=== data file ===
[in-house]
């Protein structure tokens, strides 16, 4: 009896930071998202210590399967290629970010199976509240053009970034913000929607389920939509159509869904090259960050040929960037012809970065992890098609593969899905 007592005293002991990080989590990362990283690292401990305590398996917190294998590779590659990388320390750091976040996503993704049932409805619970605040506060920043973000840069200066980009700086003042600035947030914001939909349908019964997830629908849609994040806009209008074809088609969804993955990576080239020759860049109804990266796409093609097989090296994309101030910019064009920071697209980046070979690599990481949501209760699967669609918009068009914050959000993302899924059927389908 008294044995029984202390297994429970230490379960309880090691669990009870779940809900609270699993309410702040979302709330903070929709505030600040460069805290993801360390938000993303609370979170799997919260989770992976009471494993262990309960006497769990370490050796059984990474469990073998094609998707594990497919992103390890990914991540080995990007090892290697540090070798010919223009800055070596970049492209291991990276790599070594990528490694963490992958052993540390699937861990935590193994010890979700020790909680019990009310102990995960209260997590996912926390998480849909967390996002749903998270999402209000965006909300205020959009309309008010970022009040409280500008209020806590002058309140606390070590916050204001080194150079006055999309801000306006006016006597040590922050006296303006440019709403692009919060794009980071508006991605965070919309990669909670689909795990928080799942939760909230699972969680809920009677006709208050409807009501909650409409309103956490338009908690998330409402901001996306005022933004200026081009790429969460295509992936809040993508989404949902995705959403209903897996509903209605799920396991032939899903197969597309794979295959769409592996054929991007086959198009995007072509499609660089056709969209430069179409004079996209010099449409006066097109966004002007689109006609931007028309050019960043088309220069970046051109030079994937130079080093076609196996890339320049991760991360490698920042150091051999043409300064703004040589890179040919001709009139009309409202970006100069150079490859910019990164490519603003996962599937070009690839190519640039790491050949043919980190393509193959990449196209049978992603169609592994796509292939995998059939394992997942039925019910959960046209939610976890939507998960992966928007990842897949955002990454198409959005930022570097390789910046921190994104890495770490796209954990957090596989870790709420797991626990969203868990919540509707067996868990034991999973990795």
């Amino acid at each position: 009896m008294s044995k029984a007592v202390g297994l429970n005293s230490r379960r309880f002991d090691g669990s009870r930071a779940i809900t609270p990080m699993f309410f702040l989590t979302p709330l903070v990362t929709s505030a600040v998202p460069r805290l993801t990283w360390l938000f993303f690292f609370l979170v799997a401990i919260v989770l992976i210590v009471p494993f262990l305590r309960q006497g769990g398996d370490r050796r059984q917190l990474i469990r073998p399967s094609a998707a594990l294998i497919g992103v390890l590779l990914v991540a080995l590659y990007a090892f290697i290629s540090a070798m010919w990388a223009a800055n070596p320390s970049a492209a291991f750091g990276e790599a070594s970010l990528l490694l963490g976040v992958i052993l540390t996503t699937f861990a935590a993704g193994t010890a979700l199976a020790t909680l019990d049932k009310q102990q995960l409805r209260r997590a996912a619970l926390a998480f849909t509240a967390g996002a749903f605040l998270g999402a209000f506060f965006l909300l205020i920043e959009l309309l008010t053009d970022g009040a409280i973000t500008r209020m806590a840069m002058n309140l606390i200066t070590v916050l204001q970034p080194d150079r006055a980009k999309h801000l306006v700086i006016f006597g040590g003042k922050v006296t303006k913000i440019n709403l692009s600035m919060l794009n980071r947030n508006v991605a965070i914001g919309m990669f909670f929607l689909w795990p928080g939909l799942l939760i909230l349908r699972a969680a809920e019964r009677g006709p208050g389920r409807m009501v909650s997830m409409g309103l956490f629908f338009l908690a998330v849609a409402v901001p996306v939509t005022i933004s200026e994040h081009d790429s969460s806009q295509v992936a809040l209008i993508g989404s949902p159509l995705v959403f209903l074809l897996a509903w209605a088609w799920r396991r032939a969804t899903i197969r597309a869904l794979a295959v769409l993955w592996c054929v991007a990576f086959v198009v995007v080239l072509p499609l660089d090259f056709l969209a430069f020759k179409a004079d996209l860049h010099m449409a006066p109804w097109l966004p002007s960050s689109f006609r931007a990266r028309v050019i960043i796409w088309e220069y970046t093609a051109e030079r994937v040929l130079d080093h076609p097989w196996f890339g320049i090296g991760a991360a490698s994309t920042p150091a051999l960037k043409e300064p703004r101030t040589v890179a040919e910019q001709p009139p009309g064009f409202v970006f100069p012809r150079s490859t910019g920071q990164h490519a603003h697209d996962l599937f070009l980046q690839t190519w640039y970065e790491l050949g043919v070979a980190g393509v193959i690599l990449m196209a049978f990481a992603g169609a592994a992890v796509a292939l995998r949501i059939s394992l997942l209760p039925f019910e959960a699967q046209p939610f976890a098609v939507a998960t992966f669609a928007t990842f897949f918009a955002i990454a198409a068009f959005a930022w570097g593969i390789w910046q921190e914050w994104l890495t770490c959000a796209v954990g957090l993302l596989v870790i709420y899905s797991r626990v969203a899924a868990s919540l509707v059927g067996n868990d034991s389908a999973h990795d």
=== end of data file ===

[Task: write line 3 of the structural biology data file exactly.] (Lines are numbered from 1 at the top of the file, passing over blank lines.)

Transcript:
């Amino acid at each position: 009896m008294s044995k029984a007592v202390g297994l429970n005293s230490r379960r309880f002991d090691g669990s009870r930071a779940i809900t609270p990080m699993f309410f702040l989590t979302p709330l903070v990362t929709s505030a600040v998202p460069r805290l993801t990283w360390l938000f993303f690292f609370l979170v799997a401990i919260v989770l992976i210590v009471p494993f262990l305590r309960q006497g769990g398996d370490r050796r059984q917190l990474i469990r073998p399967s094609a998707a594990l294998i497919g992103v390890l590779l990914v991540a080995l590659y990007a090892f290697i290629s540090a070798m010919w990388a223009a800055n070596p320390s970049a492209a291991f750091g990276e790599a070594s970010l990528l490694l963490g976040v992958i052993l540390t996503t699937f861990a935590a993704g193994t010890a979700l199976a020790t909680l019990d049932k009310q102990q995960l409805r209260r997590a996912a619970l926390a998480f849909t509240a967390g996002a749903f605040l998270g999402a209000f506060f965006l909300l205020i920043e959009l309309l008010t053009d970022g009040a409280i973000t500008r209020m806590a840069m002058n309140l606390i200066t070590v916050l204001q970034p080194d150079r006055a980009k999309h801000l306006v700086i006016f006597g040590g003042k922050v006296t303006k913000i440019n709403l692009s600035m919060l794009n980071r947030n508006v991605a965070i914001g919309m990669f909670f929607l689909w795990p928080g939909l799942l939760i909230l349908r699972a969680a809920e019964r009677g006709p208050g389920r409807m009501v909650s997830m409409g309103l956490f629908f338009l908690a998330v849609a409402v901001p996306v939509t005022i933004s200026e994040h081009d790429s969460s806009q295509v992936a809040l209008i993508g989404s949902p159509l995705v959403f209903l074809l897996a509903w209605a088609w799920r396991r032939a969804t899903i197969r597309a869904l794979a295959v769409l993955w592996c054929v991007a990576f086959v198009v995007v080239l072509p499609l660089d090259f056709l969209a430069f020759k179409a004079d996209l860049h010099m449409a006066p109804w097109l966004p002007s960050s689109f006609r931007a990266r028309v050019i960043i796409w088309e220069y970046t093609a051109e030079r994937v040929l130079d080093h076609p097989w196996f890339g320049i090296g991760a991360a490698s994309t920042p150091a051999l960037k043409e300064p703004r101030t040589v890179a040919e910019q001709p009139p009309g064009f409202v970006f100069p012809r150079s490859t910019g920071q990164h490519a603003h697209d996962l599937f070009l980046q690839t190519w640039y970065e790491l050949g043919v070979a980190g393509v193959i690599l990449m196209a049978f990481a992603g169609a592994a992890v796509a292939l995998r949501i059939s394992l997942l209760p039925f019910e959960a699967q046209p939610f976890a098609v939507a998960t992966f669609a928007t990842f897949f918009a955002i990454a198409a068009f959005a930022w570097g593969i390789w910046q921190e914050w994104l890495t770490c959000a796209v954990g957090l993302l596989v870790i709420y899905s797991r626990v969203a899924a868990s919540l509707v059927g067996n868990d034991s389908a999973h990795d």